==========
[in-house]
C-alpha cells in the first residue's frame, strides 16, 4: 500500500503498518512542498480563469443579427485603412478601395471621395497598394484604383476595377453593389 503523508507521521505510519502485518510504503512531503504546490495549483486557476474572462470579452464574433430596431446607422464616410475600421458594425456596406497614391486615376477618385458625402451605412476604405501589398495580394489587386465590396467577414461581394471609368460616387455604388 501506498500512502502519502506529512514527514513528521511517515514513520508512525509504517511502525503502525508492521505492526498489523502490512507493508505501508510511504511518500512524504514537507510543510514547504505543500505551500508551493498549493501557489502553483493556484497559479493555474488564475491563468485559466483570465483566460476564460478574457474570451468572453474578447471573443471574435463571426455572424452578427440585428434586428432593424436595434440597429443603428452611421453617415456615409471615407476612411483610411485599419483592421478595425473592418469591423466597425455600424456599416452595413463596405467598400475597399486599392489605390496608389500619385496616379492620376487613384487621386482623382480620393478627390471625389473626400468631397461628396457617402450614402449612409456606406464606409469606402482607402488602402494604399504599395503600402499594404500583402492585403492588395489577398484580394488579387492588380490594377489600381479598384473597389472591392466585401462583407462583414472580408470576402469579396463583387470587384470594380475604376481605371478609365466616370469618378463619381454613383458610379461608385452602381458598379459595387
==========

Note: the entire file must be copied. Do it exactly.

[in-house]
C-alpha cells in the first residue's frame, strides 16, 4: 500500500503498518512542498480563469443579427485603412478601395471621395497598394484604383476595377453593389 503523508507521521505510519502485518510504503512531503504546490495549483486557476474572462470579452464574433430596431446607422464616410475600421458594425456596406497614391486615376477618385458625402451605412476604405501589398495580394489587386465590396467577414461581394471609368460616387455604388 501506498500512502502519502506529512514527514513528521511517515514513520508512525509504517511502525503502525508492521505492526498489523502490512507493508505501508510511504511518500512524504514537507510543510514547504505543500505551500508551493498549493501557489502553483493556484497559479493555474488564475491563468485559466483570465483566460476564460478574457474570451468572453474578447471573443471574435463571426455572424452578427440585428434586428432593424436595434440597429443603428452611421453617415456615409471615407476612411483610411485599419483592421478595425473592418469591423466597425455600424456599416452595413463596405467598400475597399486599392489605390496608389500619385496616379492620376487613384487621386482623382480620393478627390471625389473626400468631397461628396457617402450614402449612409456606406464606409469606402482607402488602402494604399504599395503600402499594404500583402492585403492588395489577398484580394488579387492588380490594377489600381479598384473597389472591392466585401462583407462583414472580408470576402469579396463583387470587384470594380475604376481605371478609365466616370469618378463619381454613383458610379461608385452602381458598379459595387